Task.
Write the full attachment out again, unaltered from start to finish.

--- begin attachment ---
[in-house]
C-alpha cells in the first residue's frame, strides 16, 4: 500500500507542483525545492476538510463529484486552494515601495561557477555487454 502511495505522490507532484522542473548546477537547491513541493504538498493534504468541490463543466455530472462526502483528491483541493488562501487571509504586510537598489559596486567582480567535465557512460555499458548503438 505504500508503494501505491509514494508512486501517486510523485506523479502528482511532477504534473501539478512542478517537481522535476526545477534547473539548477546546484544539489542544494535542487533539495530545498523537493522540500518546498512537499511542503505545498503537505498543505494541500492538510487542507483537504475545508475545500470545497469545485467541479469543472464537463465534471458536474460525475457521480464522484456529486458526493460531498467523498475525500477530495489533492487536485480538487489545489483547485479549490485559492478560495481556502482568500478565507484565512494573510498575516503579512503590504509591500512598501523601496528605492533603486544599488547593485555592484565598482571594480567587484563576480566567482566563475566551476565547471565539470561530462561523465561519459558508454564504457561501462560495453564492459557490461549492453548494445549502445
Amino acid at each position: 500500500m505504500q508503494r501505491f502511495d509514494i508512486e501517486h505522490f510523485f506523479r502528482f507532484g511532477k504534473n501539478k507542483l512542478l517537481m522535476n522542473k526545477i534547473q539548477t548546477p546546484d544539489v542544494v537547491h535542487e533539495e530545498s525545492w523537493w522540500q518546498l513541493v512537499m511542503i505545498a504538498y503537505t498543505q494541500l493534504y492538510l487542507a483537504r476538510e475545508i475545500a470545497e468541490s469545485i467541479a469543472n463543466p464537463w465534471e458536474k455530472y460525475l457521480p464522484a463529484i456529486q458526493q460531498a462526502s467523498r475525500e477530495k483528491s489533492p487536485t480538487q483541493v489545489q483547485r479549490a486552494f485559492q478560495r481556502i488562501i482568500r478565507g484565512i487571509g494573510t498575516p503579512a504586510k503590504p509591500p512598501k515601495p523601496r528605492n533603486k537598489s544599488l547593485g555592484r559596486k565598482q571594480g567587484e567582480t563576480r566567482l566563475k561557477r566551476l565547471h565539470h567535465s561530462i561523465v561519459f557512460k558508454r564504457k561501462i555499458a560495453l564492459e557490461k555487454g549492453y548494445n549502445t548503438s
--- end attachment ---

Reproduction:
[in-house]
C-alpha cells in the first residue's frame, strides 16, 4: 500500500507542483525545492476538510463529484486552494515601495561557477555487454 502511495505522490507532484522542473548546477537547491513541493504538498493534504468541490463543466455530472462526502483528491483541493488562501487571509504586510537598489559596486567582480567535465557512460555499458548503438 505504500508503494501505491509514494508512486501517486510523485506523479502528482511532477504534473501539478512542478517537481522535476526545477534547473539548477546546484544539489542544494535542487533539495530545498523537493522540500518546498512537499511542503505545498503537505498543505494541500492538510487542507483537504475545508475545500470545497469545485467541479469543472464537463465534471458536474460525475457521480464522484456529486458526493460531498467523498475525500477530495489533492487536485480538487489545489483547485479549490485559492478560495481556502482568500478565507484565512494573510498575516503579512503590504509591500512598501523601496528605492533603486544599488547593485555592484565598482571594480567587484563576480566567482566563475566551476565547471565539470561530462561523465561519459558508454564504457561501462560495453564492459557490461549492453548494445549502445
Amino acid at each position: 500500500m505504500q508503494r501505491f502511495d509514494i508512486e501517486h505522490f510523485f506523479r502528482f507532484g511532477k504534473n501539478k507542483l512542478l517537481m522535476n522542473k526545477i534547473q539548477t548546477p546546484d544539489v542544494v537547491h535542487e533539495e530545498s525545492w523537493w522540500q518546498l513541493v512537499m511542503i505545498a504538498y503537505t498543505q494541500l493534504y492538510l487542507a483537504r476538510e475545508i475545500a470545497e468541490s469545485i467541479a469543472n463543466p464537463w465534471e458536474k455530472y460525475l457521480p464522484a463529484i456529486q458526493q460531498a462526502s467523498r475525500e477530495k483528491s489533492p487536485t480538487q483541493v489545489q483547485r479549490a486552494f485559492q478560495r481556502i488562501i482568500r478565507g484565512i487571509g494573510t498575516p503579512a504586510k503590504p509591500p512598501k515601495p523601496r528605492n533603486k537598489s544599488l547593485g555592484r559596486k565598482q571594480g567587484e567582480t563576480r566567482l566563475k561557477r566551476l565547471h565539470h567535465s561530462i561523465v561519459f557512460k558508454r564504457k561501462i555499458a560495453l564492459e557490461k555487454g549492453y548494445n549502445t548503438s